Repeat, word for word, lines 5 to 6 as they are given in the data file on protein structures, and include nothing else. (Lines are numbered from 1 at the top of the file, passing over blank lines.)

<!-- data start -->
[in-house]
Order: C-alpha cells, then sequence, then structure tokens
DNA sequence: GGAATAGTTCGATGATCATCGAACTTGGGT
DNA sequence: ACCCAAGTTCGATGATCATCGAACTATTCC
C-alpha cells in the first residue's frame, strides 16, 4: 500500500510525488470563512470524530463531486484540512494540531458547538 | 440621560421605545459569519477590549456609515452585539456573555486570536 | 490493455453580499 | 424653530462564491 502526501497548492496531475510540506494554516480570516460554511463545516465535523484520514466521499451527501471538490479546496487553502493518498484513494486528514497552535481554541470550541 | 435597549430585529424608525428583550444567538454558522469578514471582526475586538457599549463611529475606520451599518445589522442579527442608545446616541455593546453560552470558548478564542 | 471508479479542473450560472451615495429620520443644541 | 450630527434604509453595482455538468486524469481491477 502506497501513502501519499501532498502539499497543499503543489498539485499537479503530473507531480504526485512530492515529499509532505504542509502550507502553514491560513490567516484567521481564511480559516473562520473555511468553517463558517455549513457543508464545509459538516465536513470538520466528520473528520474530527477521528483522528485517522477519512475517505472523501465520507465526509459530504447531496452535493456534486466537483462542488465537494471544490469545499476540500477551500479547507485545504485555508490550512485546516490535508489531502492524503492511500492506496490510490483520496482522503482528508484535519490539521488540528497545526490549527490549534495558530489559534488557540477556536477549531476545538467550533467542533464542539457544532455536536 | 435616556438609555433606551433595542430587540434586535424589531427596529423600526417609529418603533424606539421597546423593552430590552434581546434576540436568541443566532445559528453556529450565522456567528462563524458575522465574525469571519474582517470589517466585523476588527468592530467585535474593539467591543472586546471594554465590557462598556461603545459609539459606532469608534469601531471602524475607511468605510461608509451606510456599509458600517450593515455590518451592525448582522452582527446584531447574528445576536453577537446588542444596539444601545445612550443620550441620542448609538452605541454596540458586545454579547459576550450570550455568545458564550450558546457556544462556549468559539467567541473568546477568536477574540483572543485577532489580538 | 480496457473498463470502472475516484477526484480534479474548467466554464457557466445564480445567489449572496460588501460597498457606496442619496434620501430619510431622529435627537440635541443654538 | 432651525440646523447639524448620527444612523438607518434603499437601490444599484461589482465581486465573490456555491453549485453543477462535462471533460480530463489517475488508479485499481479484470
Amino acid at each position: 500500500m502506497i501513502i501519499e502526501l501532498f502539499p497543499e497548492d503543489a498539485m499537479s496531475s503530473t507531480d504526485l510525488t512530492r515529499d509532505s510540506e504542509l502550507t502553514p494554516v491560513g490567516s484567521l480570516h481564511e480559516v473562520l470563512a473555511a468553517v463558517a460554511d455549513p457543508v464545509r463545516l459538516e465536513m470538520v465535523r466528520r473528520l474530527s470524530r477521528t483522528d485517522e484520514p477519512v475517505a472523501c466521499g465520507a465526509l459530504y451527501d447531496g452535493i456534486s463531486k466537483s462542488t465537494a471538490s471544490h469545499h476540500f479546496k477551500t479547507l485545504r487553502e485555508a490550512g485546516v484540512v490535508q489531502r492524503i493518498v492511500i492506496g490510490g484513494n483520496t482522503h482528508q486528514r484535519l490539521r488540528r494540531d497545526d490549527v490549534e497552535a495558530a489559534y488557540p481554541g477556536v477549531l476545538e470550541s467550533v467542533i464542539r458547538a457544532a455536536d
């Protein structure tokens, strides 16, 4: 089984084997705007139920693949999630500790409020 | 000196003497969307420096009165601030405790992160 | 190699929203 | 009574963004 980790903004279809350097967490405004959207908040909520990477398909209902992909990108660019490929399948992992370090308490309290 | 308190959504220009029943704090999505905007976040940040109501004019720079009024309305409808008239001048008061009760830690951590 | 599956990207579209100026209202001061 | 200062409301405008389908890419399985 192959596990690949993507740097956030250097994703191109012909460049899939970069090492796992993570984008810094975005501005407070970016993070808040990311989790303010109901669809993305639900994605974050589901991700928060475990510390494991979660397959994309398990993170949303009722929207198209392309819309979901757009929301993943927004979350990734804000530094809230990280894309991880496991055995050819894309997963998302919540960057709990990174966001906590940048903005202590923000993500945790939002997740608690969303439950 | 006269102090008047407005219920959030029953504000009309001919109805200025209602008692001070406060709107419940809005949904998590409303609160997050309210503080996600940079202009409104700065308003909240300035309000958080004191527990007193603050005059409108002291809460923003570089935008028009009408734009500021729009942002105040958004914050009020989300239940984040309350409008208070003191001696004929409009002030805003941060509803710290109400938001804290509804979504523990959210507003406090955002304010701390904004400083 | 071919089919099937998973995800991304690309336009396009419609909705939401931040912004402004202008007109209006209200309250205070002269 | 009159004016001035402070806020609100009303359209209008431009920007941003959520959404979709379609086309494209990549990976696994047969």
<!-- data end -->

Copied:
C-alpha cells in the first residue's frame, strides 16, 4: 500500500510525488470563512470524530463531486484540512494540531458547538 | 440621560421605545459569519477590549456609515452585539456573555486570536 | 490493455453580499 | 424653530462564491 502526501497548492496531475510540506494554516480570516460554511463545516465535523484520514466521499451527501471538490479546496487553502493518498484513494486528514497552535481554541470550541 | 435597549430585529424608525428583550444567538454558522469578514471582526475586538457599549463611529475606520451599518445589522442579527442608545446616541455593546453560552470558548478564542 | 471508479479542473450560472451615495429620520443644541 | 450630527434604509453595482455538468486524469481491477 502506497501513502501519499501532498502539499497543499503543489498539485499537479503530473507531480504526485512530492515529499509532505504542509502550507502553514491560513490567516484567521481564511480559516473562520473555511468553517463558517455549513457543508464545509459538516465536513470538520466528520473528520474530527477521528483522528485517522477519512475517505472523501465520507465526509459530504447531496452535493456534486466537483462542488465537494471544490469545499476540500477551500479547507485545504485555508490550512485546516490535508489531502492524503492511500492506496490510490483520496482522503482528508484535519490539521488540528497545526490549527490549534495558530489559534488557540477556536477549531476545538467550533467542533464542539457544532455536536 | 435616556438609555433606551433595542430587540434586535424589531427596529423600526417609529418603533424606539421597546423593552430590552434581546434576540436568541443566532445559528453556529450565522456567528462563524458575522465574525469571519474582517470589517466585523476588527468592530467585535474593539467591543472586546471594554465590557462598556461603545459609539459606532469608534469601531471602524475607511468605510461608509451606510456599509458600517450593515455590518451592525448582522452582527446584531447574528445576536453577537446588542444596539444601545445612550443620550441620542448609538452605541454596540458586545454579547459576550450570550455568545458564550450558546457556544462556549468559539467567541473568546477568536477574540483572543485577532489580538 | 480496457473498463470502472475516484477526484480534479474548467466554464457557466445564480445567489449572496460588501460597498457606496442619496434620501430619510431622529435627537440635541443654538 | 432651525440646523447639524448620527444612523438607518434603499437601490444599484461589482465581486465573490456555491453549485453543477462535462471533460480530463489517475488508479485499481479484470
Amino acid at each position: 500500500m502506497i501513502i501519499e502526501l501532498f502539499p497543499e497548492d503543489a498539485m499537479s496531475s503530473t507531480d504526485l510525488t512530492r515529499d509532505s510540506e504542509l502550507t502553514p494554516v491560513g490567516s484567521l480570516h481564511e480559516v473562520l470563512a473555511a468553517v463558517a460554511d455549513p457543508v464545509r463545516l459538516e465536513m470538520v465535523r466528520r473528520l474530527s470524530r477521528t483522528d485517522e484520514p477519512v475517505a472523501c466521499g465520507a465526509l459530504y451527501d447531496g452535493i456534486s463531486k466537483s462542488t465537494a471538490s471544490h469545499h476540500f479546496k477551500t479547507l485545504r487553502e485555508a490550512g485546516v484540512v490535508q489531502r492524503i493518498v492511500i492506496g490510490g484513494n483520496t482522503h482528508q486528514r484535519l490539521r488540528r494540531d497545526d490549527v490549534e497552535a495558530a489559534y488557540p481554541g477556536v477549531l476545538e470550541s467550533v467542533i464542539r458547538a457544532a455536536d